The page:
The same thing happened to Debra Irvine, a longtime conservative who ran for the Colorado state Senate in its deep-red District 8. In June, Irvine lost her primary to incumbent Robert Rankin, a Republican whose voting record includes authorizing gender changes on birth certificates, taxpayer-funded full-day kindergarten, and granting illegal aliens drivers licenses which, as of July 1, automatically registers them to vote. Rankin received some $82,000 dollars from Coloradans for Constitutional Values, one of Unite America’s Colorado PACs. The group bombarded voters with pro-Rankin television, Instagram, and YouTube ads in addition to sending mailers almost daily, hiring teams to knock doors, and launching push polls—all for a state senate primary.
“I was dumbfounded. That was absolutely unprecedented,” Irvine told Townhall. “I consider myself quite well-versed in Colorado politics, having worked on multiple campaigns, served as county chair for years, and worked on my own campaigns. I’d never seen anything like this before.”
Irvine campaigned against Rankin’s legislative record and beat the eight-year incumbent by 11 percent in an early nominating assembly vote in April. The upset did not matter once the outside money started rolling in, however. Irvine, who spent more than $30,000 of her own money on the race, was unable to keep up with the influx of outside funds in the closing months of the match-up. Rankin won the June primary by 26 points.
Unite America employed the same strategy in Virginia’s 2019 primaries. The group created a new state chapter, Unite Virginia, and assembled a bipartisan slate of primary candidates, including Republican Emmett Hanger, whose liberal record on Medicaid, abortion, guns, and taxes earned him a conservative challenger. But thanks to Unite Virginia and its $10,000 donation, Hanger won, along with the group’s other two candidates.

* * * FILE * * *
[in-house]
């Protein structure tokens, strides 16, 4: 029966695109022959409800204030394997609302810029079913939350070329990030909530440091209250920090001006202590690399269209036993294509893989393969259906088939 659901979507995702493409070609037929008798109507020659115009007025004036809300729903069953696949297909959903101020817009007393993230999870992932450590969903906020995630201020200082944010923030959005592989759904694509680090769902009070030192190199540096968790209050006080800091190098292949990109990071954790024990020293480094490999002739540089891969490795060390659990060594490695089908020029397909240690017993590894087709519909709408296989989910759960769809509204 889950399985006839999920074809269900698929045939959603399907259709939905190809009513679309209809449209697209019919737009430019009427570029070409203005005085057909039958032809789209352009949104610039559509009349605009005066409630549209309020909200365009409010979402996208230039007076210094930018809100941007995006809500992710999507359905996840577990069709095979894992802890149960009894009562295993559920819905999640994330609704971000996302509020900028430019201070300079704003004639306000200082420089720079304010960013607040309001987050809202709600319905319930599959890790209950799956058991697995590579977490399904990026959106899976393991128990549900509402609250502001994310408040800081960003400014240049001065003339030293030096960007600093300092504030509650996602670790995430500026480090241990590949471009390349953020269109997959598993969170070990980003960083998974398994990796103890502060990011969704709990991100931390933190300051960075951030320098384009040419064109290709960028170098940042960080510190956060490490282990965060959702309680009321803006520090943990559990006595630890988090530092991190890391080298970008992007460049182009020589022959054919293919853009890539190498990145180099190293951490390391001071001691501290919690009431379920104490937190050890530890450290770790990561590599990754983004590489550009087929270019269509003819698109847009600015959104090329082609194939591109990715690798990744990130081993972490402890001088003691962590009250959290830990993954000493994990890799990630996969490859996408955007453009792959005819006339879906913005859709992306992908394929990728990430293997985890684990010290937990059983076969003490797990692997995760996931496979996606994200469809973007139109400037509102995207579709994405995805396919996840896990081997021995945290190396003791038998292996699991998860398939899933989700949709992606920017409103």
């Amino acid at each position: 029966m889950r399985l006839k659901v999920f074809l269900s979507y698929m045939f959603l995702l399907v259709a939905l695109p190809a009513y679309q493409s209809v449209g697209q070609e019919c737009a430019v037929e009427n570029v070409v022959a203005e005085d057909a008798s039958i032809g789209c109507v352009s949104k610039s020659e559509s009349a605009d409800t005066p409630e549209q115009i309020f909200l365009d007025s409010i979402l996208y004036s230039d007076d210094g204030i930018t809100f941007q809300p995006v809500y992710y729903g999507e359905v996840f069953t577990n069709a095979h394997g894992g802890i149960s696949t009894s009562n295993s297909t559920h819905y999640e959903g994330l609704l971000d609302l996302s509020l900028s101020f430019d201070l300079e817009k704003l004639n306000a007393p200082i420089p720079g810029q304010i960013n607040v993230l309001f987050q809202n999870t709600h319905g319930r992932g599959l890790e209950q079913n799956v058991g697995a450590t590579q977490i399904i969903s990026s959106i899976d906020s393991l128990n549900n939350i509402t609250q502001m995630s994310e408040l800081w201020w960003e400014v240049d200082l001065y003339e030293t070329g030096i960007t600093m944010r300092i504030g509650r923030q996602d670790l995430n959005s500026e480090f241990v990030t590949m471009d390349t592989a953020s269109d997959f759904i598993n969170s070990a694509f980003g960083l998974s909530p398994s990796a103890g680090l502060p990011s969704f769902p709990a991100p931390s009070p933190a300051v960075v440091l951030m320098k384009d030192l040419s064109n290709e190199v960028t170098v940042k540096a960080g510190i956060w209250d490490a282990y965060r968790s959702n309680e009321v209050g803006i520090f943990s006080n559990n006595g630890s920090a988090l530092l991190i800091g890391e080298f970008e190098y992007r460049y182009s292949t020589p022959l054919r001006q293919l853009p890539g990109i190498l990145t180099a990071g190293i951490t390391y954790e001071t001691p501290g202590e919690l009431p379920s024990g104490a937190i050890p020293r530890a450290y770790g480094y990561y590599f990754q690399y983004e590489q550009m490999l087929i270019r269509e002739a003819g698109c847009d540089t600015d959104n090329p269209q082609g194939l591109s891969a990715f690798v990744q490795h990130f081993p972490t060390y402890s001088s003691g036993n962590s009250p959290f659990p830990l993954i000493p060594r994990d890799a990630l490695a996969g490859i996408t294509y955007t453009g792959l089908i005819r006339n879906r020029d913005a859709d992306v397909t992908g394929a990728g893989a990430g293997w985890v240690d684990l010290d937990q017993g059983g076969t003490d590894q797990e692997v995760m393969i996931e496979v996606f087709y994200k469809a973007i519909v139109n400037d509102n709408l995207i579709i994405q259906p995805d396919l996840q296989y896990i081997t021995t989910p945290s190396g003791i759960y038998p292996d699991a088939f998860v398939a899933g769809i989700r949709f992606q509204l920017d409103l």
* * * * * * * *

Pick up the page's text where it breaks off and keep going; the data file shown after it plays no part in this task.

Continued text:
Although Democrats tout campaign finance reform on the trail, liberals have found success by flooding local elections with national dollars to advance their agenda, according to Scott Walter, president of Capital Research Center, a non-profit that tracks election donations.
"Liberals are the loudest 'dark money' hawks in Congress and in the media complaining about money influencing elections, but they rarely seem to notice the scads of 'dark money' helping Democrats,” Walter said in a statement to Townhall. Walter noted that companies often funnel millions of dollars into phony nonprofits based in states with key elections and receive “virtually no criticism from the money-in-politics crowd.”
Irvine predicts that Unite America's success in her primary will embolden liberal activists to infiltrate future state legislative primaries. She urges party leaders and conservative candidates to be ready, because what happens in the legislature directly shapes a state’s values.
“This is a really important story and it is a national story,” she said. “They’re coming for you next. Change your strategy. This is how they keep true Republicans and conservatives out of the legislature.”
Arizona’s primary takes place Tuesday, August 4. Barto knows her campaign faces an uphill battle, but she is determined to stay positive.
“In some ways, it’s an encouragement as to how effective our grassroots campaign has been in this particular race that they’ve had to respond in this way this late in the game,” Barto said. “This campaign has always been about looking at our voting records on the issues. We’re trusting the voters to do their homework and look past the sham attacks.”